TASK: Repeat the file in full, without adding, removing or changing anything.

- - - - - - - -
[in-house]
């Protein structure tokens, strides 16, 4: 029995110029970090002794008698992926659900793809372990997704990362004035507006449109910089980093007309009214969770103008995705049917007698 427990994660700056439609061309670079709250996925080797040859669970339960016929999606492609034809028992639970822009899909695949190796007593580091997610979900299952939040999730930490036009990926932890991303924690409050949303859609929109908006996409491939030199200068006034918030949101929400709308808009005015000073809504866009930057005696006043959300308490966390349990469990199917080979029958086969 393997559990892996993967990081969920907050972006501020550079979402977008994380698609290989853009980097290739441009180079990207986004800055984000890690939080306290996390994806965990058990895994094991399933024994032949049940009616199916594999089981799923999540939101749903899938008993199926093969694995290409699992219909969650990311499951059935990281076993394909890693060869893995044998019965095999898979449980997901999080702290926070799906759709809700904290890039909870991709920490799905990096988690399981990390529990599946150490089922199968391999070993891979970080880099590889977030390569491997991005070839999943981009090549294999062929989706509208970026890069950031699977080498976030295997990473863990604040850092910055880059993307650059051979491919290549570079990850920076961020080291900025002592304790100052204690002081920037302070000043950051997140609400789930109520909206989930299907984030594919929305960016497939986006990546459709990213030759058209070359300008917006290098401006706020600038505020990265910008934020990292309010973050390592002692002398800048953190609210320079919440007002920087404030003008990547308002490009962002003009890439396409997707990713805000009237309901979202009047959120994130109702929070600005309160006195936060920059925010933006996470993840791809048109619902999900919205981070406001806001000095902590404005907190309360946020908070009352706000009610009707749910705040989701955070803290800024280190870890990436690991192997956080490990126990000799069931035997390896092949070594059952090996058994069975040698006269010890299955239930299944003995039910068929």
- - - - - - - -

[in-house]
């Protein structure tokens, strides 16, 4: 029995110029970090002794008698992926659900793809372990997704990362004035507006449109910089980093007309009214969770103008995705049917007698 427990994660700056439609061309670079709250996925080797040859669970339960016929999606492609034809028992639970822009899909695949190796007593580091997610979900299952939040999730930490036009990926932890991303924690409050949303859609929109908006996409491939030199200068006034918030949101929400709308808009005015000073809504866009930057005696006043959300308490966390349990469990199917080979029958086969 393997559990892996993967990081969920907050972006501020550079979402977008994380698609290989853009980097290739441009180079990207986004800055984000890690939080306290996390994806965990058990895994094991399933024994032949049940009616199916594999089981799923999540939101749903899938008993199926093969694995290409699992219909969650990311499951059935990281076993394909890693060869893995044998019965095999898979449980997901999080702290926070799906759709809700904290890039909870991709920490799905990096988690399981990390529990599946150490089922199968391999070993891979970080880099590889977030390569491997991005070839999943981009090549294999062929989706509208970026890069950031699977080498976030295997990473863990604040850092910055880059993307650059051979491919290549570079990850920076961020080291900025002592304790100052204690002081920037302070000043950051997140609400789930109520909206989930299907984030594919929305960016497939986006990546459709990213030759058209070359300008917006290098401006706020600038505020990265910008934020990292309010973050390592002692002398800048953190609210320079919440007002920087404030003008990547308002490009962002003009890439396409997707990713805000009237309901979202009047959120994130109702929070600005309160006195936060920059925010933006996470993840791809048109619902999900919205981070406001806001000095902590404005907190309360946020908070009352706000009610009707749910705040989701955070803290800024280190870890990436690991192997956080490990126990000799069931035997390896092949070594059952090996058994069975040698006269010890299955239930299944003995039910068929």